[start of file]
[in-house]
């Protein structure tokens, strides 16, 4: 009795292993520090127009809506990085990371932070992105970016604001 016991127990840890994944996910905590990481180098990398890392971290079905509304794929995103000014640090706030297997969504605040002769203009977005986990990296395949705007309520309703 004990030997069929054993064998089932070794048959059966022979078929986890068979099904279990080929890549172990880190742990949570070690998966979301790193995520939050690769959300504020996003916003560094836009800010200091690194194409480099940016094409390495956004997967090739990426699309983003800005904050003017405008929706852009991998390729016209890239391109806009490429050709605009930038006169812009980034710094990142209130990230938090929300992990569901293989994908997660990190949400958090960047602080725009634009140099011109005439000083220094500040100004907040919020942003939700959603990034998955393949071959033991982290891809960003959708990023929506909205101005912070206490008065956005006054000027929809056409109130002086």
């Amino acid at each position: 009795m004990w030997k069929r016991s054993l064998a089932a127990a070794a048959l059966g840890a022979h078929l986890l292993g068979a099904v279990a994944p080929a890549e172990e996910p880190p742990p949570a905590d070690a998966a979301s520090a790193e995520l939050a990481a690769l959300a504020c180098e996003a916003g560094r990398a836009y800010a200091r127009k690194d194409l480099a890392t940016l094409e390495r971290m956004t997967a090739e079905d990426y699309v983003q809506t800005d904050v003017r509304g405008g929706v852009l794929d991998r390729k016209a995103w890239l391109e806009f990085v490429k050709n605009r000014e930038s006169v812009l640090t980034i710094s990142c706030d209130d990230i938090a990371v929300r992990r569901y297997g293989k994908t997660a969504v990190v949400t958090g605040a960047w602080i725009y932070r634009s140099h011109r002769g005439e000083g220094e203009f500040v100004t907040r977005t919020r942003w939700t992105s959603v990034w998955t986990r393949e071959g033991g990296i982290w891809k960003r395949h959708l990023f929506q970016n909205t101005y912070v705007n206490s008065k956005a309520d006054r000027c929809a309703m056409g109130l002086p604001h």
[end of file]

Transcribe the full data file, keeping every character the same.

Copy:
[in-house]
């Protein structure tokens, strides 16, 4: 009795292993520090127009809506990085990371932070992105970016604001 016991127990840890994944996910905590990481180098990398890392971290079905509304794929995103000014640090706030297997969504605040002769203009977005986990990296395949705007309520309703 004990030997069929054993064998089932070794048959059966022979078929986890068979099904279990080929890549172990880190742990949570070690998966979301790193995520939050690769959300504020996003916003560094836009800010200091690194194409480099940016094409390495956004997967090739990426699309983003800005904050003017405008929706852009991998390729016209890239391109806009490429050709605009930038006169812009980034710094990142209130990230938090929300992990569901293989994908997660990190949400958090960047602080725009634009140099011109005439000083220094500040100004907040919020942003939700959603990034998955393949071959033991982290891809960003959708990023929506909205101005912070206490008065956005006054000027929809056409109130002086």
């Amino acid at each position: 009795m004990w030997k069929r016991s054993l064998a089932a127990a070794a048959l059966g840890a022979h078929l986890l292993g068979a099904v279990a994944p080929a890549e172990e996910p880190p742990p949570a905590d070690a998966a979301s520090a790193e995520l939050a990481a690769l959300a504020c180098e996003a916003g560094r990398a836009y800010a200091r127009k690194d194409l480099a890392t940016l094409e390495r971290m956004t997967a090739e079905d990426y699309v983003q809506t800005d904050v003017r509304g405008g929706v852009l794929d991998r390729k016209a995103w890239l391109e806009f990085v490429k050709n605009r000014e930038s006169v812009l640090t980034i710094s990142c706030d209130d990230i938090a990371v929300r992990r569901y297997g293989k994908t997660a969504v990190v949400t958090g605040a960047w602080i725009y932070r634009s140099h011109r002769g005439e000083g220094e203009f500040v100004t907040r977005t919020r942003w939700t992105s959603v990034w998955t986990r393949e071959g033991g990296i982290w891809k960003r395949h959708l990023f929506q970016n909205t101005y912070v705007n206490s008065k956005a309520d006054r000027c929809a309703m056409g109130l002086p604001h």